Another common myth is that the bank has a sufficient “cushion” in their “LTV” percentage such that they are covered in the event of any repossession.  The unfortunate reality is that the evaluation approach initially used (the use of an unreliable publication to determine the aircraft’s value, using third party information about the aircraft from a source connected to the deal, etc.) means the bank most likely over-extended on the loan to begin with.  The 20% or 30% “cushion” that the bank is counting on in many cases simply does not exist or it has evaporated due to the manner in which the asset is disposed of. There is a mistaken belief that selling the aircraft at auction or turning it over to a broker/dealer will result in obtaining the aircraft’s market value.  However, a “liquidation situation” (wherein the aircraft needs to be liquidated within X days) does NOT result in 100% of the aircraft’s market value but in something much less. How much less depends on the liquidation timeframe (some aircraft take over a year to sell under normal market conditions), how the original value of the aircraft was determined, when the aircraft’s value was determined and what may have changed since the initial evaluation.  The traditional 70% or 80% LTV is generally inadequate for this purpose.

So what is the best solution to solve these shortcomings?  Banks that are at the next level in their aircraft financing efforts utilize some type of risk management plan involving an unbiased third party along with solid factual information at the beginning of the loan along with periodic analyses of the aircraft over the life of the loan.  The process typically starts with a Market Analysis or Certified Appraisal of the subject aircraft and it may involve Collateral Inspection Reports, Certified Appraisal Reports or an updated Market Analysis during the life of the loan to avoid surprises. Re-visiting the aircraft on a periodic basis can also identify new financing opportunities for improvements related to engine overhauls or avionics upgrades.  Using factual data at the beginning of the lending process allows the bank to make intelligent, informed business decisions thereby sending higher risk situations to their competitors. Some banks try artificial methods of limiting their risk by limiting the age of the aircraft or the type of borrower but this is only a short term solution and it actually limits the bank’s ability to service a larger market (more revenue) that is available to them.

The heart of any risk management plan is an understanding of the aircraft and its records and how these are related to the overall value of the aircraft in the current market – which should be part of any legitimate appraisal report.  However, this brings up earlier questions such as – what is a legitimate appraisal and how are they obtained? How does the bank know they have a legitimate report and what is actually contained in these reports? Who is qualified to perform an appraisal and how much do they cost?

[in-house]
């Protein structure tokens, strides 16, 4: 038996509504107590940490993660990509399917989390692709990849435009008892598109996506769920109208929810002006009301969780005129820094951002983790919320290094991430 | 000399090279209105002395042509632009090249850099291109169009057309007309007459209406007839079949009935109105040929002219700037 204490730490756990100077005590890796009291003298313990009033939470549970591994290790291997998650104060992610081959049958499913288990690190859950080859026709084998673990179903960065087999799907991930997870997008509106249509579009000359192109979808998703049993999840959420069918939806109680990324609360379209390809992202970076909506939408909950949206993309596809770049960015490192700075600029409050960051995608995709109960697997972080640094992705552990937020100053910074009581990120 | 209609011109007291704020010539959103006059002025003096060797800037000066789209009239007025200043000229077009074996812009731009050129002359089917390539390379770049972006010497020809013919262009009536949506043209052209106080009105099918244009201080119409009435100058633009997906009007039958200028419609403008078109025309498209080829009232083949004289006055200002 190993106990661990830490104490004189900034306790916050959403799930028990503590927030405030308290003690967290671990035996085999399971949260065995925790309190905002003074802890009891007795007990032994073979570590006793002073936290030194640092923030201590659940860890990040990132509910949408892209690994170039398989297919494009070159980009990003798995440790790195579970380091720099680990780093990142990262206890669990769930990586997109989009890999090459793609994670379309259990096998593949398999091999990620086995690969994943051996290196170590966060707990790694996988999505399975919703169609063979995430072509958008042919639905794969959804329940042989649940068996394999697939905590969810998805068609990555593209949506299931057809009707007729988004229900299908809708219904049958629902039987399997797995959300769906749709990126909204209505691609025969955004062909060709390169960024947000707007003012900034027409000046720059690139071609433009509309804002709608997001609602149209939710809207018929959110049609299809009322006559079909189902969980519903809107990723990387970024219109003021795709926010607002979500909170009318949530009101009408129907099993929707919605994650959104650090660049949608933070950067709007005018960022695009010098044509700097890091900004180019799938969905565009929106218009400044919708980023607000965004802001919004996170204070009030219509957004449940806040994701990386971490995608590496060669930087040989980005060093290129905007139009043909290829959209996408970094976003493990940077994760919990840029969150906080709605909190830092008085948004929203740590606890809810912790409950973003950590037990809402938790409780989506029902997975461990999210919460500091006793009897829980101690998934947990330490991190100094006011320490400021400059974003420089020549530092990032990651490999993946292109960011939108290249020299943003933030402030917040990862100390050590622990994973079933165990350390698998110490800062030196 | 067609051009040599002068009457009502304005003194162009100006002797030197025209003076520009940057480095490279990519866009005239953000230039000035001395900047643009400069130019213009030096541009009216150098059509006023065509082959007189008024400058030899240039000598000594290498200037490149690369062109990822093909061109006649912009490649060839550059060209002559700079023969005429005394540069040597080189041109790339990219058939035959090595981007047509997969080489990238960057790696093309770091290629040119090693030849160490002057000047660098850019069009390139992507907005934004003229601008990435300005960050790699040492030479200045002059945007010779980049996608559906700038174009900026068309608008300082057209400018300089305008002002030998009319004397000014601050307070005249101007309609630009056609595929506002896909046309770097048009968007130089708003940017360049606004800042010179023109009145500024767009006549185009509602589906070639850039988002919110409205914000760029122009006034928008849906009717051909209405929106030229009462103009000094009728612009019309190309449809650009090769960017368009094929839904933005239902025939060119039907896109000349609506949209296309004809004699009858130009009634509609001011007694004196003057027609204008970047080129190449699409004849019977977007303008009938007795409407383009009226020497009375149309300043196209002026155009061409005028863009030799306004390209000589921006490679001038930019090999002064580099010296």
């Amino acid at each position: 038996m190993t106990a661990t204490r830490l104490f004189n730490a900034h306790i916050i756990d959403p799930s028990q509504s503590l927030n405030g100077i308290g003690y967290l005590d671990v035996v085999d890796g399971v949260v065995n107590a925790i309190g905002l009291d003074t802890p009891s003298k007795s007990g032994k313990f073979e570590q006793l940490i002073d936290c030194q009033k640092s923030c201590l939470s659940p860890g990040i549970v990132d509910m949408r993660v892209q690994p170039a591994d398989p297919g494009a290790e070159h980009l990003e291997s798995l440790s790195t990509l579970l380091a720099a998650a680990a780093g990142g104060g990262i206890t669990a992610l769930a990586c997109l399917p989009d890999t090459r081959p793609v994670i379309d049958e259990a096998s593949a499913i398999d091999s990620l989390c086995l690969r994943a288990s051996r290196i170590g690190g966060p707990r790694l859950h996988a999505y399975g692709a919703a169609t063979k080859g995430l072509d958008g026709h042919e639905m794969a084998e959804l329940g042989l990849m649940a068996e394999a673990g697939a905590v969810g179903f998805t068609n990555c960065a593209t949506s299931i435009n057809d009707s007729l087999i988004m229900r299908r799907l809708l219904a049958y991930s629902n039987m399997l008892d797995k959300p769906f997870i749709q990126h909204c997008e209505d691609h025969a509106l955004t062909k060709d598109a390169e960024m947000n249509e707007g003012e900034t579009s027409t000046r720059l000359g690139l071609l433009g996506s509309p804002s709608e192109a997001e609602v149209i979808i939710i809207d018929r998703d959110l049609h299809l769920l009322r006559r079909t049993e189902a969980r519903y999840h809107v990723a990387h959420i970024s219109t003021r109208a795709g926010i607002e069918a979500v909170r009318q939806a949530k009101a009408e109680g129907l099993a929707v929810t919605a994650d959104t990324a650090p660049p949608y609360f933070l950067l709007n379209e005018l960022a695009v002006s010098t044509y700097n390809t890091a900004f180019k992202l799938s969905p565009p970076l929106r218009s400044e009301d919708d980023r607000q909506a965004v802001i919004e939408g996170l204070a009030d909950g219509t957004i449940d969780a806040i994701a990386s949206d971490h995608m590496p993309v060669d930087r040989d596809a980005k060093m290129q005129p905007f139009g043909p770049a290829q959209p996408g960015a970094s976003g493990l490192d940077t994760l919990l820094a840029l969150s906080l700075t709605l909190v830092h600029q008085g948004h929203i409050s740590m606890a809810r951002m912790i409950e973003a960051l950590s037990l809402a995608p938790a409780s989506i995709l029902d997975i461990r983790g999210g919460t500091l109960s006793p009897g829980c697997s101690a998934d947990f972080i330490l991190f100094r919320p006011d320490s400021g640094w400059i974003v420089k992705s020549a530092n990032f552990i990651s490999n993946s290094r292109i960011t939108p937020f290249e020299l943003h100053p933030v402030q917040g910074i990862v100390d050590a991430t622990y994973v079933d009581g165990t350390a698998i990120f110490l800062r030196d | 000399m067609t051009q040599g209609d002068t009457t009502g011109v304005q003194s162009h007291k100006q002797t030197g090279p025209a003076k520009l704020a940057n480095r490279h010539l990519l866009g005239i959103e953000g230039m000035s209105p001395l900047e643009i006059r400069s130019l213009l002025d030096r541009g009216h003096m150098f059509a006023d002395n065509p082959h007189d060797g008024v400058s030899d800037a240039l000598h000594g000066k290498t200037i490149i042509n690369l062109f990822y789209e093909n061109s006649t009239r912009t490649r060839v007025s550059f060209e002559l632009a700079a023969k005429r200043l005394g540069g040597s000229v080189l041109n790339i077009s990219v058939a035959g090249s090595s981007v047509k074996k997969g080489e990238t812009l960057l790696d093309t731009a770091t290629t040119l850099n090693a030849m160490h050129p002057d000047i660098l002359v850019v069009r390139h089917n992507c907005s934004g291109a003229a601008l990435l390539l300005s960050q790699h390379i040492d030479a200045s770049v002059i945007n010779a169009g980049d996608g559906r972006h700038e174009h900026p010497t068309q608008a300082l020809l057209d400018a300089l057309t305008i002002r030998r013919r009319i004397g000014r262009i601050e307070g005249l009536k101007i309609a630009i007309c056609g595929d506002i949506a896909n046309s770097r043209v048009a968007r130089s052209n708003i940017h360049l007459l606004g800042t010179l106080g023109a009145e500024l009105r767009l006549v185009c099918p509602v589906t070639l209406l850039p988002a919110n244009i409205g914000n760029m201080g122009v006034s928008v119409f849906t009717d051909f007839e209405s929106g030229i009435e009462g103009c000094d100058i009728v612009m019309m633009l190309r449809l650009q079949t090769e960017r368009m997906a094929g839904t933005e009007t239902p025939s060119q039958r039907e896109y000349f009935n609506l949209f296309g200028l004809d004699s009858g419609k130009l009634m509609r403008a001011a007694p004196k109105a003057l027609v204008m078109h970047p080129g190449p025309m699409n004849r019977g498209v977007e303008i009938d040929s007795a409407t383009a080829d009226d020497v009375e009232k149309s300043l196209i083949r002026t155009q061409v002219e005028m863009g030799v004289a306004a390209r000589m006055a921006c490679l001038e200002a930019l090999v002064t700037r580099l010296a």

The answers to those questions and more are the subject of the next article.

As an Aircraft Consultant, I routinely help banking clients in all phases of the aircraft lending process and I can help your bank too.  Many in the banking industry have questions that they want to ask but they may believe them to be too basic. I think that the more information available to all parties, the better the decisions being made and I welcome any question or any discussion on this topic.

Mike Simmons has written and published many articles on the subject of documenting and evaluating aircraft and worked with a variety of banking clients both large and small as an aviation consultant assisting them in their aircraft financing policies and day to day projects.  The aircraft he has been involved with over the years includes single engine piston models all the way up to business jets such as Challengers, Gulfstreams, and Citations along with a few helicopters along the way. Mike’s assignments have taken him all across the U.S. including Hawaii.  As a normal course of business, he has observed several bankers over the years making questionable decisions when financing aircraft because those questionable decisions were the easy thing to do at that time, the banker may have been unsure about the right action to take (unaware of the services that could have been helpful) or they simply did not have good data to work from – and these are the types of situations that Mike attempts to highlight along with other options to consider.  The objective is to help banking clients make solid business decisions based on creditable, reliable information.


Important Notes

Have Questions or Need Immediate Assistance?

Call Plane Data, Inc.

Report: 3 Most Common Mistakes When Purchasing An Aircraft


Aircraft Appraisals 101: Everything You Need To Know Before Purchasing An Aircraft


Price Matching - Check out the details!


The Advantages of Using a Qualified Buyer's Agent Service. Click Here!


View the On Line Presentation - Aircraft Financing Made Easy. Click Here !


Connect with us!

other information

Call 800-895-1382 for more information or to see how Plane Data, Inc. can help you.

Plane Data, Inc.
P.O. Box 1414 Denver, NC 28037
Phone: 800-895-1382 Website: http://www.planedata.com